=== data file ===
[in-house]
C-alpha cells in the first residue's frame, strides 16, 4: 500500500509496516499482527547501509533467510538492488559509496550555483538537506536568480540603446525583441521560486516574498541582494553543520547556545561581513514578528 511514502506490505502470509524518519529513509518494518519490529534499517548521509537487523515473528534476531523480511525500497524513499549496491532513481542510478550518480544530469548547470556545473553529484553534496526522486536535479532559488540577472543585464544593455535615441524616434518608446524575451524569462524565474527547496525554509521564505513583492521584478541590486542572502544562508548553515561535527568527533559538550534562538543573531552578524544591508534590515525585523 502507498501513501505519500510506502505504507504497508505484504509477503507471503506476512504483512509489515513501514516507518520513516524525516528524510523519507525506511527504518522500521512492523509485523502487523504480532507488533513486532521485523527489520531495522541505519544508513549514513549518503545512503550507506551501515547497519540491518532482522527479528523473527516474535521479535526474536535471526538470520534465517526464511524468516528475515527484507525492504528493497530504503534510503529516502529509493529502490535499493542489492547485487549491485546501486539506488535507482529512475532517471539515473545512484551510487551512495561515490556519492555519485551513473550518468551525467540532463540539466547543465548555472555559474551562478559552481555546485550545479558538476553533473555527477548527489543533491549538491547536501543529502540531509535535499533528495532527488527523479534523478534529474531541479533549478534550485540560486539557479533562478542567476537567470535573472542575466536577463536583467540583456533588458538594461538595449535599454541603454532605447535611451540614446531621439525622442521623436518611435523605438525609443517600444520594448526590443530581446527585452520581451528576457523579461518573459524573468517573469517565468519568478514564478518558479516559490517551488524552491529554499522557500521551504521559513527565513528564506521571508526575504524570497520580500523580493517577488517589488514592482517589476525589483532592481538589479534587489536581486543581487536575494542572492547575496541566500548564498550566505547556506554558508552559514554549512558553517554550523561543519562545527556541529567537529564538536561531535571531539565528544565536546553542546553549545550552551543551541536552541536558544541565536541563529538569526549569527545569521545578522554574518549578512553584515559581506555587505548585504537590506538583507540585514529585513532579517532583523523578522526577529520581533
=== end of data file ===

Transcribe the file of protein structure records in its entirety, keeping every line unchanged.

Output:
[in-house]
C-alpha cells in the first residue's frame, strides 16, 4: 500500500509496516499482527547501509533467510538492488559509496550555483538537506536568480540603446525583441521560486516574498541582494553543520547556545561581513514578528 511514502506490505502470509524518519529513509518494518519490529534499517548521509537487523515473528534476531523480511525500497524513499549496491532513481542510478550518480544530469548547470556545473553529484553534496526522486536535479532559488540577472543585464544593455535615441524616434518608446524575451524569462524565474527547496525554509521564505513583492521584478541590486542572502544562508548553515561535527568527533559538550534562538543573531552578524544591508534590515525585523 502507498501513501505519500510506502505504507504497508505484504509477503507471503506476512504483512509489515513501514516507518520513516524525516528524510523519507525506511527504518522500521512492523509485523502487523504480532507488533513486532521485523527489520531495522541505519544508513549514513549518503545512503550507506551501515547497519540491518532482522527479528523473527516474535521479535526474536535471526538470520534465517526464511524468516528475515527484507525492504528493497530504503534510503529516502529509493529502490535499493542489492547485487549491485546501486539506488535507482529512475532517471539515473545512484551510487551512495561515490556519492555519485551513473550518468551525467540532463540539466547543465548555472555559474551562478559552481555546485550545479558538476553533473555527477548527489543533491549538491547536501543529502540531509535535499533528495532527488527523479534523478534529474531541479533549478534550485540560486539557479533562478542567476537567470535573472542575466536577463536583467540583456533588458538594461538595449535599454541603454532605447535611451540614446531621439525622442521623436518611435523605438525609443517600444520594448526590443530581446527585452520581451528576457523579461518573459524573468517573469517565468519568478514564478518558479516559490517551488524552491529554499522557500521551504521559513527565513528564506521571508526575504524570497520580500523580493517577488517589488514592482517589476525589483532592481538589479534587489536581486543581487536575494542572492547575496541566500548564498550566505547556506554558508552559514554549512558553517554550523561543519562545527556541529567537529564538536561531535571531539565528544565536546553542546553549545550552551543551541536552541536558544541565536541563529538569526549569527545569521545578522554574518549578512553584515559581506555587505548585504537590506538583507540585514529585513532579517532583523523578522526577529520581533